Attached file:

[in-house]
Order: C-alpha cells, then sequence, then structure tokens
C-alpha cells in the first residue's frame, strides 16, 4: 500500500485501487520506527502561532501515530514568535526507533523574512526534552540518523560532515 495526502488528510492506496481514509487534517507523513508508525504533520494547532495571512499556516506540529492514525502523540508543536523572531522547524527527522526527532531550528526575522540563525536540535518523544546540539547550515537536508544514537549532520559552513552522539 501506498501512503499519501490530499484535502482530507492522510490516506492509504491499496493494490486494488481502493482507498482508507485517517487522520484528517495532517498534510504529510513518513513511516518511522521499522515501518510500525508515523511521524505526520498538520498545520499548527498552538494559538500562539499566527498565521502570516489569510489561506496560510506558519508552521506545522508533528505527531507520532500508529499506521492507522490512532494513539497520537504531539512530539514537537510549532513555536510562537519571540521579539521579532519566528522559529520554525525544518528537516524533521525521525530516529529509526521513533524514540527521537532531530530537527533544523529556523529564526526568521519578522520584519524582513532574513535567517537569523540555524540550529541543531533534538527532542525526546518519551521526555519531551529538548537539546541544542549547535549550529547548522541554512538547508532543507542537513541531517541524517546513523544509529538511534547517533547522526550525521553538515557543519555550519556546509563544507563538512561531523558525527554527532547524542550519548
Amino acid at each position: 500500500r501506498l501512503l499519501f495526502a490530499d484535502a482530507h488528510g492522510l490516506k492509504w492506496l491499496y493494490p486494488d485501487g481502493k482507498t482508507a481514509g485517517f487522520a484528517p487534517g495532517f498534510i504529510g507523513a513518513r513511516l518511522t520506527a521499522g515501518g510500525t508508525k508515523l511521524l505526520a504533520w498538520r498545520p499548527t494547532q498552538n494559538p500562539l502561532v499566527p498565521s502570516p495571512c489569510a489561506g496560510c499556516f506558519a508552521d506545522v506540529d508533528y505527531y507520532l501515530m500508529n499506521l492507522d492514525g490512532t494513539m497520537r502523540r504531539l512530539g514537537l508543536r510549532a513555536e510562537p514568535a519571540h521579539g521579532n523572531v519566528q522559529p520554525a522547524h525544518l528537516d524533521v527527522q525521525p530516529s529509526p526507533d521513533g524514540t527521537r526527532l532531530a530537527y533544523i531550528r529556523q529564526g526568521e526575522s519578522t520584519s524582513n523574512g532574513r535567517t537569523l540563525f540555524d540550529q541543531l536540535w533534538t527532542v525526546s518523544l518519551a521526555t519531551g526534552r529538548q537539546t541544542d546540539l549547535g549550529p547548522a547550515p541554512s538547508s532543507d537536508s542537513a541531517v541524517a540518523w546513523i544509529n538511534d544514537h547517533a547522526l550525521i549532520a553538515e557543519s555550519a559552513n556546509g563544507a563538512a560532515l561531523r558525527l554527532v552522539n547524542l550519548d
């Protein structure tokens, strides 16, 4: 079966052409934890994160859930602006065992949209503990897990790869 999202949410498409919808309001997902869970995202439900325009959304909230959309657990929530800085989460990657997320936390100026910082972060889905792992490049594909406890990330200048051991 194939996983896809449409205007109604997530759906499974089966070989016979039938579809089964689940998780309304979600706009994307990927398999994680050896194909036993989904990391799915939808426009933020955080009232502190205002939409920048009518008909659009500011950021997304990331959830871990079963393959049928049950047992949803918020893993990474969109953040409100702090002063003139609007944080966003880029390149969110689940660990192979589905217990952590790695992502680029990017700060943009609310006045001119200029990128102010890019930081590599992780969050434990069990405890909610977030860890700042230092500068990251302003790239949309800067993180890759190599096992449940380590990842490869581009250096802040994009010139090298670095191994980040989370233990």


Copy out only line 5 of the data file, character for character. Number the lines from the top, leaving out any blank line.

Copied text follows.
């Protein structure tokens, strides 16, 4: 079966052409934890994160859930602006065992949209503990897990790869 999202949410498409919808309001997902869970995202439900325009959304909230959309657990929530800085989460990657997320936390100026910082972060889905792992490049594909406890990330200048051991 194939996983896809449409205007109604997530759906499974089966070989016979039938579809089964689940998780309304979600706009994307990927398999994680050896194909036993989904990391799915939808426009933020955080009232502190205002939409920048009518008909659009500011950021997304990331959830871990079963393959049928049950047992949803918020893993990474969109953040409100702090002063003139609007944080966003880029390149969110689940660990192979589905217990952590790695992502680029990017700060943009609310006045001119200029990128102010890019930081590599992780969050434990069990405890909610977030860890700042230092500068990251302003790239949309800067993180890759190599096992449940380590990842490869581009250096802040994009010139090298670095191994980040989370233990």